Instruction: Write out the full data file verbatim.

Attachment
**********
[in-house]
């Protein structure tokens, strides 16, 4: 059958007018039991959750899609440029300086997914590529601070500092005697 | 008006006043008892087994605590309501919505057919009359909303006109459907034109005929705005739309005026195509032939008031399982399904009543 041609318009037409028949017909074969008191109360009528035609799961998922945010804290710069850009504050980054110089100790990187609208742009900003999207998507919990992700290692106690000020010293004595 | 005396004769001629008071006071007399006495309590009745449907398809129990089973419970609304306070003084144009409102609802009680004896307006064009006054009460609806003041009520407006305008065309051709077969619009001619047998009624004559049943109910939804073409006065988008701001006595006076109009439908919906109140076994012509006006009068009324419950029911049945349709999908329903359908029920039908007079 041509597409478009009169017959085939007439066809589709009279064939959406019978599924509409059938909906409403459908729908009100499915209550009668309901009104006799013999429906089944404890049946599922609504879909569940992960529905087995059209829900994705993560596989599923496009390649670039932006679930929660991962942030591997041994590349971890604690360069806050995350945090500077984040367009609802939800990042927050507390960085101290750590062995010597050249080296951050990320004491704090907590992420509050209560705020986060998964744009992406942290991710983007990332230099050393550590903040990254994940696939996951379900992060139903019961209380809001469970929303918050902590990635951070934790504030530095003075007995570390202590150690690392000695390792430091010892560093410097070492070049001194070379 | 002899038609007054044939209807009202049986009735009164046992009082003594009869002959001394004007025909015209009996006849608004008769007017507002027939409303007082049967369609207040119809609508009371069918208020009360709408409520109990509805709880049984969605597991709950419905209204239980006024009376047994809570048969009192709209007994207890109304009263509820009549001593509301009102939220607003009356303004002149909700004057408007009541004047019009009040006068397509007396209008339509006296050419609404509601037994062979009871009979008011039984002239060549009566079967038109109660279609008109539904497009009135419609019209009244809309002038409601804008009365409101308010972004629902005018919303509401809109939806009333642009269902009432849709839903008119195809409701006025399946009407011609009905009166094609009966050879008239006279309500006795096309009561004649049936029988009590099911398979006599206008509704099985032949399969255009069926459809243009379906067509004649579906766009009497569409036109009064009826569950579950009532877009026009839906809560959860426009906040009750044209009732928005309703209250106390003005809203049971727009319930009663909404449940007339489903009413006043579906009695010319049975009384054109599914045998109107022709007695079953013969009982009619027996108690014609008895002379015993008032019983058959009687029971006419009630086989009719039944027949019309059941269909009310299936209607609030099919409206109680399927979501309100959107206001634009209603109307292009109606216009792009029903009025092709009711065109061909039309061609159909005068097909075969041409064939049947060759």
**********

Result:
[in-house]
């Protein structure tokens, strides 16, 4: 059958007018039991959750899609440029300086997914590529601070500092005697 | 008006006043008892087994605590309501919505057919009359909303006109459907034109005929705005739309005026195509032939008031399982399904009543 041609318009037409028949017909074969008191109360009528035609799961998922945010804290710069850009504050980054110089100790990187609208742009900003999207998507919990992700290692106690000020010293004595 | 005396004769001629008071006071007399006495309590009745449907398809129990089973419970609304306070003084144009409102609802009680004896307006064009006054009460609806003041009520407006305008065309051709077969619009001619047998009624004559049943109910939804073409006065988008701001006595006076109009439908919906109140076994012509006006009068009324419950029911049945349709999908329903359908029920039908007079 041509597409478009009169017959085939007439066809589709009279064939959406019978599924509409059938909906409403459908729908009100499915209550009668309901009104006799013999429906089944404890049946599922609504879909569940992960529905087995059209829900994705993560596989599923496009390649670039932006679930929660991962942030591997041994590349971890604690360069806050995350945090500077984040367009609802939800990042927050507390960085101290750590062995010597050249080296951050990320004491704090907590992420509050209560705020986060998964744009992406942290991710983007990332230099050393550590903040990254994940696939996951379900992060139903019961209380809001469970929303918050902590990635951070934790504030530095003075007995570390202590150690690392000695390792430091010892560093410097070492070049001194070379 | 002899038609007054044939209807009202049986009735009164046992009082003594009869002959001394004007025909015209009996006849608004008769007017507002027939409303007082049967369609207040119809609508009371069918208020009360709408409520109990509805709880049984969605597991709950419905209204239980006024009376047994809570048969009192709209007994207890109304009263509820009549001593509301009102939220607003009356303004002149909700004057408007009541004047019009009040006068397509007396209008339509006296050419609404509601037994062979009871009979008011039984002239060549009566079967038109109660279609008109539904497009009135419609019209009244809309002038409601804008009365409101308010972004629902005018919303509401809109939806009333642009269902009432849709839903008119195809409701006025399946009407011609009905009166094609009966050879008239006279309500006795096309009561004649049936029988009590099911398979006599206008509704099985032949399969255009069926459809243009379906067509004649579906766009009497569409036109009064009826569950579950009532877009026009839906809560959860426009906040009750044209009732928005309703209250106390003005809203049971727009319930009663909404449940007339489903009413006043579906009695010319049975009384054109599914045998109107022709007695079953013969009982009619027996108690014609008895002379015993008032019983058959009687029971006419009630086989009719039944027949019309059941269909009310299936209607609030099919409206109680399927979501309100959107206001634009209603109307292009109606216009792009029903009025092709009711065109061909039309061609159909005068097909075969041409064939049947060759």